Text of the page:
Anoushka Shankar | Pick-Staiger Concert Hall, Northwestern University | International | Chicago Reader

Anoushka Shankar All Ages Early Warnings (Music) Recommended Soundboard

When: Wed., March 28, 7:30 p.m. 2012

Sitarist Anoushka Shankar established her bona fides as a star of Indian classical music while she was still a teenager—though she didn't attain the mastery of her famous father, Ravi. Then in her 20s she started exploring, and she hasn't stopped yet. Over the years she's worked with chart toppers from Sting to Lenny Kravitz to Herbie Hancock, and on her own she's attempted some thoughtful if not exactly successful fusions with electronica and pop. On her new album, Traveller (Deutsche Grammophon), she's finally found a style she can marry to Indian classical music without insulting its traditions or squandering her skills: flamenco. She dabbled in it on "Solea," one of the highlights from her first crossover album, 2005's Rise, and now she's picked up the thread and run with it, finding a fertile common ground—flamenco is, of course, a Romani style of music, and the Rom are widely believed to have originated in India. The songs zero in on elements the two traditions share: frenetic beats (played on cajon or tabla) accented with hand claps, richly ornamented improvisations (on sitar or guitar), and melismatic singing. Producer Javier Limón, who's made his name pushing flamenco in new directions, adds another notch to his belt with Traveller. For this show Shankar will be joined by two players from her own tradition (Sanjeev Shankar on shehnai and Pirashanna Thevararajah on percussion) and two from the world of flamenco (singer Sandra Carrasco and guitarist Melón Jimenez). —Peter Margasak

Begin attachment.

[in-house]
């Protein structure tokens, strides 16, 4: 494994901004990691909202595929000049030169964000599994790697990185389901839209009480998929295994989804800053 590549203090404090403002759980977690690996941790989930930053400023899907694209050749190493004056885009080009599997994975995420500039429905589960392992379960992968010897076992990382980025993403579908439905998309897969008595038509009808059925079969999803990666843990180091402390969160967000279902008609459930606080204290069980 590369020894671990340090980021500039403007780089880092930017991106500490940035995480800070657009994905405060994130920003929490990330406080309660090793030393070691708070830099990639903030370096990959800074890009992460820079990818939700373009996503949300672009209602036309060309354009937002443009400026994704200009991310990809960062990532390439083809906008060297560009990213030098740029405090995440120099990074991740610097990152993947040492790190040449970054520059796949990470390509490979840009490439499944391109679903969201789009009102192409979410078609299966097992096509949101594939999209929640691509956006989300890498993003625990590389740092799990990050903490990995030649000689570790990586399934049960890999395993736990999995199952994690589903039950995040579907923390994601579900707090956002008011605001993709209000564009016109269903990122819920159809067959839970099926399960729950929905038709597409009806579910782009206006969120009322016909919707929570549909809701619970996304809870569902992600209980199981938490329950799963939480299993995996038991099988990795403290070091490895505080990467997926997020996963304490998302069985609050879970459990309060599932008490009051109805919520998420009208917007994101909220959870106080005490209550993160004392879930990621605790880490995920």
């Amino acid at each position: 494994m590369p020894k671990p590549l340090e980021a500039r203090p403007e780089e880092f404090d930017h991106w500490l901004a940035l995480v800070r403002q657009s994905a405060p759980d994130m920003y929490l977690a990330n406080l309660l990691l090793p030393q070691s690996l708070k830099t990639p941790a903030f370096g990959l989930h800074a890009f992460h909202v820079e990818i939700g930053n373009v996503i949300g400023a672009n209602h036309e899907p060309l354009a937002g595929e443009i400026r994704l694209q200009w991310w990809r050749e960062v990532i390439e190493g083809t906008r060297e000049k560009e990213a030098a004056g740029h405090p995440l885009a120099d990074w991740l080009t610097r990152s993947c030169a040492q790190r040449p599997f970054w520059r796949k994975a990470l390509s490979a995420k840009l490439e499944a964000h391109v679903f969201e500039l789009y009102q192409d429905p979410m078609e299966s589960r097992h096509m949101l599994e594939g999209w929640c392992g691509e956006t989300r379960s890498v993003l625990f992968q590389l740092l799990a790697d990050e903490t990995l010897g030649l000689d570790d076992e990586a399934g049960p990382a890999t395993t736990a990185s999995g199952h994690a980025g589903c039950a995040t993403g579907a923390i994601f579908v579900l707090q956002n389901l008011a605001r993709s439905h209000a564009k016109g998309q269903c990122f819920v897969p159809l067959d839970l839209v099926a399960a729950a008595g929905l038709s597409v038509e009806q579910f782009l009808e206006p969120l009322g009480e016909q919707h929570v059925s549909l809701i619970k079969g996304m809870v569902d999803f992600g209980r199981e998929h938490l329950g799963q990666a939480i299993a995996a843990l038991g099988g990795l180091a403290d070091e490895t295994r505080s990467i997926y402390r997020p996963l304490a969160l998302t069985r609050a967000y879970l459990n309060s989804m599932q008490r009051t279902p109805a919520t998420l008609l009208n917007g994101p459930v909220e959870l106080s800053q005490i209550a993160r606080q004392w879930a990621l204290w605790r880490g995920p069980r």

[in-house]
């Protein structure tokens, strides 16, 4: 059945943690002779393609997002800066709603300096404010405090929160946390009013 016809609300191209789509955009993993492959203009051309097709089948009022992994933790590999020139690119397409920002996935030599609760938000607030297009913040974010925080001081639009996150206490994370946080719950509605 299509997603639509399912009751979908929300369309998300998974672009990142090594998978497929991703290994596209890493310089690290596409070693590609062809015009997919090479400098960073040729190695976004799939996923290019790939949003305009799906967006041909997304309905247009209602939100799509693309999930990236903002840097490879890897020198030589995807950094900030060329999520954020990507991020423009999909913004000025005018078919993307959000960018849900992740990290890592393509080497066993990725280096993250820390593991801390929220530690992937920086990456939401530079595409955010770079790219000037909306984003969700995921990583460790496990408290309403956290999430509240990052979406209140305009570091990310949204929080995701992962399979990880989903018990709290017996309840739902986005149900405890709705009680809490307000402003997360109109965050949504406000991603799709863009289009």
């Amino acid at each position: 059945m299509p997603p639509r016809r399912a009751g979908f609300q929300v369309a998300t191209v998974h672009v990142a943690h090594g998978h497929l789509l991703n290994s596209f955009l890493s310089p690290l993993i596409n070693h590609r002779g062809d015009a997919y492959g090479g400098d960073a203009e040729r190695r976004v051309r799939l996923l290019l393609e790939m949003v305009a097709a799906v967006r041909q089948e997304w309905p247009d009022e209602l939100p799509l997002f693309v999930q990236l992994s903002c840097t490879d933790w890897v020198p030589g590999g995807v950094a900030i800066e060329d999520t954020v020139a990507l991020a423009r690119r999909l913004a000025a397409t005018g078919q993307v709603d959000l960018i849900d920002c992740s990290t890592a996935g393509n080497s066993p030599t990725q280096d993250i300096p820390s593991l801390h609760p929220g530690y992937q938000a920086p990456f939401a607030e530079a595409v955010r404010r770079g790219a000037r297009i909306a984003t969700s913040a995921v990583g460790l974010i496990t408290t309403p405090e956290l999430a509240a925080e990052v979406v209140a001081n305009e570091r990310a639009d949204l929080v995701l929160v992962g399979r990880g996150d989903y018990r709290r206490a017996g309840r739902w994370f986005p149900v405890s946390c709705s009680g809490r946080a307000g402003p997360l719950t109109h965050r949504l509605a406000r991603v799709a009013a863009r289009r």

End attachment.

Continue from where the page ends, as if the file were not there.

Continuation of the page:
Price: $26, $10 students

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